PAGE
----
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Franconia in Grafton County, New Hampshire — The American Northeast (New England)
 

Why is it called A NOTCH?

 
 
Why is it called a NOTCH? Marker image. Click for full size.
Photographed By Larry Gertner, September 2008
1. Why is it called a NOTCH? Marker
Inscription.  When North America was first settled, pioneers built their homes of logs. To aid in falling the timber, they made U or V-shaped cuts at the tree’s base. Similar cuts were made in the logs to hold their cabins together. They called these cuts NOTCHES. As the settlers moved inland from the coast, they discovered in the mountains, openings, or narrow passages, shaped like the notches in the logs of their cabins. Since those early days, the term NOTCH has been used here in New Hampshire where first trails, then roads, passed through narrow openings in the mountains.
 
Topics. This historical marker is listed in these topic lists: Colonial EraExploration.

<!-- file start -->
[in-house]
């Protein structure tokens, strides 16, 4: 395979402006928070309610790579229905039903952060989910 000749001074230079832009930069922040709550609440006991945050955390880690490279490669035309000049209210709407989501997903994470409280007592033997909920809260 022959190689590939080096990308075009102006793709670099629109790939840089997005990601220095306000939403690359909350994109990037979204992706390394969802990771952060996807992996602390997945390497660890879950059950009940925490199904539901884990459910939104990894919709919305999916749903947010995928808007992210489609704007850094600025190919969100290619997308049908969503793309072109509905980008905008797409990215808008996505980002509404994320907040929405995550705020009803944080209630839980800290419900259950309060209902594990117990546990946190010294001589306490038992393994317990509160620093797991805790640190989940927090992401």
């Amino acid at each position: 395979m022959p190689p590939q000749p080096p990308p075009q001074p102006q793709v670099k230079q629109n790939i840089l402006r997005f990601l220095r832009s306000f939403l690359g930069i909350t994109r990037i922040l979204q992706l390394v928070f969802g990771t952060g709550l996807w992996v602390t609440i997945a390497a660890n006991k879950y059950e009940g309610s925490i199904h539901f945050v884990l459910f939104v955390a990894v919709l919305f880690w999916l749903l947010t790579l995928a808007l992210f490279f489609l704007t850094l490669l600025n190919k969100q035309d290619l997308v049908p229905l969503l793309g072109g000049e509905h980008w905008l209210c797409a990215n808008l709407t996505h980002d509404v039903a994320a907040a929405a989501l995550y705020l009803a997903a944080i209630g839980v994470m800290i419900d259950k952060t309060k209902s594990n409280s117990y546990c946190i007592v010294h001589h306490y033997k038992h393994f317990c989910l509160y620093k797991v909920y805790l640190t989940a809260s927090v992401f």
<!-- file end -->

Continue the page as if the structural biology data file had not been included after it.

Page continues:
Location. 44° 9.949′ N, 71° 40.733′ W. Marker is in Franconia, New Hampshire, in Grafton County. Marker can be reached from U.S. 93. The marker is in the Old Man of the Mountain Historic Site in Franconia Notch State Park. Touch for map. Marker is in this post office area: Franconia NH 03580, United States of America. Touch for directions.
 
Other nearby markers. At least 8 other markers are within walking distance of this marker. Franconia Notch (here, next to this marker); The Old Man of the Mountain (here, next to this marker);
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A Delicate Balance (here, next to this marker); Viewing the Old Man (a few steps from this marker); Preserving a Fragile Formation (a few steps from this marker); Profile Lake (within shouting distance of this marker); Landslides (within shouting distance of this marker); Eagle Cliff (within shouting distance of this marker). Touch for a list and map of all markers in Franconia.
 
Franconia Notch seen from Profile Lake image. Click for full size.
Photographed By Larry Gertner, September 1997
2. Franconia Notch seen from Profile Lake
 
 
Credits. This page was last revised on July 24, 2017. It was originally submitted on July 24, 2017, by Larry Gertner of New York, New York. This page has been viewed 501 times since then and 88 times this year. Photos:   1, 2. submitted on July 24, 2017, by Larry Gertner of New York, New York. • Bill Pfingsten was the editor who published this page.

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May. 19, 2024